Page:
What is Empathy?
There is a story about a young man who was suicidal. When he started being vocal about his feelings, telling anyone who would listen that his death was imminent, his fellow students convinced him to inform the Rabbi Menachem Mendel Schneerson, of righteous memory, of his plans.
At a private meeting with the Rebbe, he did just that. The Rebbe listened, and tears began to run down the Rabbi’s cheeks. After a few minutes of just standing there and watching the Rebbe cry – the Rebbe didn’t even manage to say a word – the young man ran out of the room, shaken to the core. “Rebbe, what exactly did you do?” Asked the people waiting outside. He told his friends that he no longer planned to end his life. He wants to live. When asked what had happened in the Rebbe’s room, he described the Rabbi’s reaction to his words. And then he concluded: “If I would have only known that there exists a person who cares about me so deeply, I would never have contemplated taking my life…”
“Rebbe, what exactly did you do?” “I try to be a good friend,” the Rebbe replied. “A friend is someone in whose presence you can think aloud without worrying about being taken advantage of. A friend is someone who suffers with you when you are in pain and rejoices in your joy. A friend is someone who looks out for you, and always has your best interests in mind. In fact, a true friend is like an extension of yourself.” The Rebbe proved to be the ultimate empathizer.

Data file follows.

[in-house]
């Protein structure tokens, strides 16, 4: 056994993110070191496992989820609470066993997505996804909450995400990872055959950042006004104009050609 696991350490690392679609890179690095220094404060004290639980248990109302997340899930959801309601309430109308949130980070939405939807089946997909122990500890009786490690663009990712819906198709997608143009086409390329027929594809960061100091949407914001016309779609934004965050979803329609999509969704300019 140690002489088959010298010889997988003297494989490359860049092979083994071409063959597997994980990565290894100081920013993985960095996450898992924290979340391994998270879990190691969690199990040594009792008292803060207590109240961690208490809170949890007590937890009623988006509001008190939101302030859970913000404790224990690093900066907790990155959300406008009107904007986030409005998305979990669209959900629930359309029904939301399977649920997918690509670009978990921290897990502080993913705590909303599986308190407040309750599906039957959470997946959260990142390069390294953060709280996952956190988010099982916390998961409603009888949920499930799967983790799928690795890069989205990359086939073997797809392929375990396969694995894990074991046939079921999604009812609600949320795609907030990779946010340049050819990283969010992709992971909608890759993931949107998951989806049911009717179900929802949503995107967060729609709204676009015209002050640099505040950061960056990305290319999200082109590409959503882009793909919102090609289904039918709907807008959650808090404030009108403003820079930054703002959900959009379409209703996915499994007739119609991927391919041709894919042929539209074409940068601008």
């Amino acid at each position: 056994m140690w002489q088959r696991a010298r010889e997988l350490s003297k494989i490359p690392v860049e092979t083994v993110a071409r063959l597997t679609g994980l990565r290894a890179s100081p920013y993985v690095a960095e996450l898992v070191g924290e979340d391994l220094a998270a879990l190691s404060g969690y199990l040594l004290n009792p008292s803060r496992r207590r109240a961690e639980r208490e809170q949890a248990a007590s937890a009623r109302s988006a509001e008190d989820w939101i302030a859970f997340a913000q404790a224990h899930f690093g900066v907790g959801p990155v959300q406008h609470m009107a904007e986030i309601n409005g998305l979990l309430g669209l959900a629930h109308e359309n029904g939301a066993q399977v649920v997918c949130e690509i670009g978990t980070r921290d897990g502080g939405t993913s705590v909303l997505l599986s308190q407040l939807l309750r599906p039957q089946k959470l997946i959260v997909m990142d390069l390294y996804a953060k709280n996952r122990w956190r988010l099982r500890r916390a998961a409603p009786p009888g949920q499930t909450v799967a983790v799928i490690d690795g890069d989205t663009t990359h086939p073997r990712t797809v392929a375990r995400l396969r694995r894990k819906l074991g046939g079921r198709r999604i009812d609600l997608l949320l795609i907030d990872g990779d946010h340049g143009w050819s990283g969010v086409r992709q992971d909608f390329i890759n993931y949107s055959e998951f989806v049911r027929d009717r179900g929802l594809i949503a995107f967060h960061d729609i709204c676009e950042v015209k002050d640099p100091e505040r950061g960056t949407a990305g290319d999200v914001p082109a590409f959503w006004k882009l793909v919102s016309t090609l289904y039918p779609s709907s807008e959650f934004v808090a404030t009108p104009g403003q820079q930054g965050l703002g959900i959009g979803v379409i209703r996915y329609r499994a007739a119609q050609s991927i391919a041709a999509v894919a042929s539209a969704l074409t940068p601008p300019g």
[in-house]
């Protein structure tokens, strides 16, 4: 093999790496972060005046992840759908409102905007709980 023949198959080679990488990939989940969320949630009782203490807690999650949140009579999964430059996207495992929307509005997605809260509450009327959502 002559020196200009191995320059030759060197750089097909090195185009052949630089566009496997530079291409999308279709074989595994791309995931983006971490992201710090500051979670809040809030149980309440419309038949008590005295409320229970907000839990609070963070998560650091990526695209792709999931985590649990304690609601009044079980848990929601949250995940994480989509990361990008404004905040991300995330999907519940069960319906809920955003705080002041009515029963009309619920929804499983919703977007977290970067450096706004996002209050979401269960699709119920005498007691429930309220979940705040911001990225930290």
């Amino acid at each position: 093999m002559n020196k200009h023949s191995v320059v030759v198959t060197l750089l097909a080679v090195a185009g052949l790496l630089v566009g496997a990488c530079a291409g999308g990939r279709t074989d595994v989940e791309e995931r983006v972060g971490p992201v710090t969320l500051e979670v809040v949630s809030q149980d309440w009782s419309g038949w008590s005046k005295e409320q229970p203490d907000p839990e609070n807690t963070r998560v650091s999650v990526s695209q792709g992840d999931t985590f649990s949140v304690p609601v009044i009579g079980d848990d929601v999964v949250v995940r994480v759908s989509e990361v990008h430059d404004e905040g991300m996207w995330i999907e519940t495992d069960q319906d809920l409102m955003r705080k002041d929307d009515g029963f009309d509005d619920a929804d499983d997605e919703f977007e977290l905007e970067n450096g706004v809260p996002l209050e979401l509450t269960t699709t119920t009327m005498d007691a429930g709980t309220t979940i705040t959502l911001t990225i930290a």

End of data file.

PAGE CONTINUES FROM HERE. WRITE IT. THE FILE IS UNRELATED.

Empathy is not to be confused with sympathy. Sympathy is feeling bad for someone else; empathy is feeling bad with, someone else. To be exact: “Empathy is the ability to imagine oneself in another’s position and to experience all the sensations connected with it.”
In the Torah we learn about Moses’ empath when he ventured outside the cushioned palace environment into the real world. The Torah states: “It happened in those days that Moses grew up and went out to his brethren and saw their burdens…” (Exodus 2:11) On the words, “He went out to his brethren and saw their burdens” our sages comment: “He focused his eyes and heart to be distressed with them.”
We live in difficult times. Ours, is a suffering world, constantly bombarded by headlines screaming of natural and unnatural disasters. Our hearts are broken, and then broken again. It is so hard not to give in to feelings of apathy, lethargy, and indifference, just in order to survive. After all, how much empathy can a heart endure? Ours is a world desperately in need of friends, true friends. People are lonely. They may conceal it, or distract themselves, but they are hurting inside. They want to love and be loved. As our President Merv Levin, keeps mentioning each Shabbos, just call up 2 people to see how they are doing.
The time has come for each of us to reach out and make one new friend. May G-d protect us all, in our acts of kindness to stay safe and well and let us say, amen!
* Edited by Rabbi David Schonblum from the teachings of Rabbi Menachem Schneerson zt”l /Rebbe.org